One physical manifestation of Mainland China’s push for an integrated region is the Hong Kong–Zhuhai–Macau Bridge. This colossal infrastructure project is a 31 mile (50 km) connection that includes bridges, tunnels, and three man-made islands.

In China, where each project is more ambitious than the next, it’s only fitting that the world’s largest urban area will be connected by the world’s largest sea crossing.

Click for Comments

Markets

China’s Real Estate Crisis, Shown in Two Charts

These charts show China’s real estate boom in the 21st century and the subsequent slowdown since 2022.

Published

on

Charts of China's real estate market slowdown.

Visualizing China’s Real Estate Boom and Crisis

This was originally posted on our Voronoi app. Download the app for free on iOS or Android and discover incredible data-driven charts from a variety of trusted sources.

Evergrande—once China’s largest real estate developer—was forced to liquidate on January 28th. It was yet another strike against the country’s now fledgling real estate market, adding to a growing list of China’s economic worries.

In the charts above we show two annual metrics related to China’s real estate crisis from 2003 to 2023. The first looks at apartment and commercial property sales using Burreau of Statistics data from Bloomberg, and the second examines new housing starts using data from the World Bank.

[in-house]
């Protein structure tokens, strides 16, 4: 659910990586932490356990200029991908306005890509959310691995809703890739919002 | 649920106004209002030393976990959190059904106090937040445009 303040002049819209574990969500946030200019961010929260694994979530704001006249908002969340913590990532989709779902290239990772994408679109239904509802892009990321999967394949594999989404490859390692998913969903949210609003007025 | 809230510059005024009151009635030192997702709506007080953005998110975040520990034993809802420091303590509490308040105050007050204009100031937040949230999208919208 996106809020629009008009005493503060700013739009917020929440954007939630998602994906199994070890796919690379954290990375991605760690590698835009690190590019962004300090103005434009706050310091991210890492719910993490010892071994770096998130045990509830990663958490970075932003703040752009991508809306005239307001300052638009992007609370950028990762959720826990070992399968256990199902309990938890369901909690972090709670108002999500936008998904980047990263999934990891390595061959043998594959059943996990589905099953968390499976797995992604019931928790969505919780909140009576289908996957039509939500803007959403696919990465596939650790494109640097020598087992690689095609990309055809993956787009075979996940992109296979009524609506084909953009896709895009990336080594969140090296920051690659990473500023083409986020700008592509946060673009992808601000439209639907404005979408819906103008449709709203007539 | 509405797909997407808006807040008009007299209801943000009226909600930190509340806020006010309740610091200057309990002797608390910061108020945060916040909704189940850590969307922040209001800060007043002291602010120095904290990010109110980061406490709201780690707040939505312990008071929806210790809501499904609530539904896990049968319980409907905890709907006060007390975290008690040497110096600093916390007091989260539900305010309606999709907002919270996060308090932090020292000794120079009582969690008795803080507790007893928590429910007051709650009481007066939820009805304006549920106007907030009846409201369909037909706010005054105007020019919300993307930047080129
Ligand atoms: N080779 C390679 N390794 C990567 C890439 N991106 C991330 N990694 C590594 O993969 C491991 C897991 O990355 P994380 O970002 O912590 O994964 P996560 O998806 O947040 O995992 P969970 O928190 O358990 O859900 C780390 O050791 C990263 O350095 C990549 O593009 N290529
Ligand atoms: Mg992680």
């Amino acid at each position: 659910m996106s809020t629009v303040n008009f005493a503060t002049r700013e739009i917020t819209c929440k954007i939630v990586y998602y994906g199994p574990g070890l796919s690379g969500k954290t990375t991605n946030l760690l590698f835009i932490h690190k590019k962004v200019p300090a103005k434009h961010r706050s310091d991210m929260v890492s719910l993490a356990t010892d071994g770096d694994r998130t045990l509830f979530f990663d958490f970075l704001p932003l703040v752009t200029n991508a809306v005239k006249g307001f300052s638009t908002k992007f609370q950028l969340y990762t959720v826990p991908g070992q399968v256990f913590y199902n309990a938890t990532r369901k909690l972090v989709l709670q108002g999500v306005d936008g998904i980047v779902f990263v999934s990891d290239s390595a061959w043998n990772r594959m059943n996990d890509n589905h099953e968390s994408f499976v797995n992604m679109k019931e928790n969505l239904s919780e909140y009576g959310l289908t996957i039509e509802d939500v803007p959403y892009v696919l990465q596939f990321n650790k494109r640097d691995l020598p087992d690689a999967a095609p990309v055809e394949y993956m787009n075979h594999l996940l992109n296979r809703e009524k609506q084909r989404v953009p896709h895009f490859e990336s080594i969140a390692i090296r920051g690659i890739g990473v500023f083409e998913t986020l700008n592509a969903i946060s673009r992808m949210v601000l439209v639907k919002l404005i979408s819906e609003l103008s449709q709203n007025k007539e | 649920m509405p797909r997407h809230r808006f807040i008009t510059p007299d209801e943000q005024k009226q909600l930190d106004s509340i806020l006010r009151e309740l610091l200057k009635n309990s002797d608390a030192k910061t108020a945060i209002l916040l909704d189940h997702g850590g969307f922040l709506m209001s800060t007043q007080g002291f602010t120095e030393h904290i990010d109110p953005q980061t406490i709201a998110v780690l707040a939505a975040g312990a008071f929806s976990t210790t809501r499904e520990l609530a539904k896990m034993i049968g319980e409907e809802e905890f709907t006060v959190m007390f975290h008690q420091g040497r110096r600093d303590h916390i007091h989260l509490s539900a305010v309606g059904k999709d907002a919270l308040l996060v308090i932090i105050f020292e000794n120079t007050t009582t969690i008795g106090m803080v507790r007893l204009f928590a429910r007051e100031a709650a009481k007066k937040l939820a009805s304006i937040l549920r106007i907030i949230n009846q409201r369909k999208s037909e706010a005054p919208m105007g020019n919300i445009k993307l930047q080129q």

Things to Know About China’s Property Slump

Property sales by value in China climbed pretty steadily from less than ¥1 trillion RMB in 2003 to over ¥15 trillion in 2021, but have since dropped to under ¥12 trillion in 2023.

This was the case across both residential and commercial sales. In China’s residential market specifically, new home sales dropped 6% in 2023, with secondhand home prices declining in major cities.

And on the development side, new residential developments have fallen 58% from 1,515 million m² in 2019 to 637 million m² in 2023.

YearNew Residential Building Developments
(million sq meters)
2023637.4
2022817.3
20211,350.2
20201,473.4
20191,514.5
20181,385.4
20171,160.9
20161,047.8
2015970.8
20141,146.4
20131,318.5
20121,199.1
20111,349.4
20101,147.2
2009784.9
2008695.4
2007662.3
2006531.8
2005446.5
2004390.0
2003352.4
2002276.5

Here are a few more things to know about the ongoing real estate crisis in China:

  • Developer Defaults: Real estate firms faced $125 billion in bond defaults between 2020 and 2023.
  • Economic Impact: The property sector’s slump has dragged down China’s economy, leading to layoffs and financial instability.
  • Getting Creative: Municipalities, many of which rely on land sales as a key source of income, have been introducing “old-for-new” support measures meant to stimulate new home purchases.

Experts predict a prolonged downturn, with many people souring on Chinese investments, but exactly how things will develop after Evergrande’s collapse is unclear.

Continue Reading
HIVE Digital Technologies

Subscribe

Popular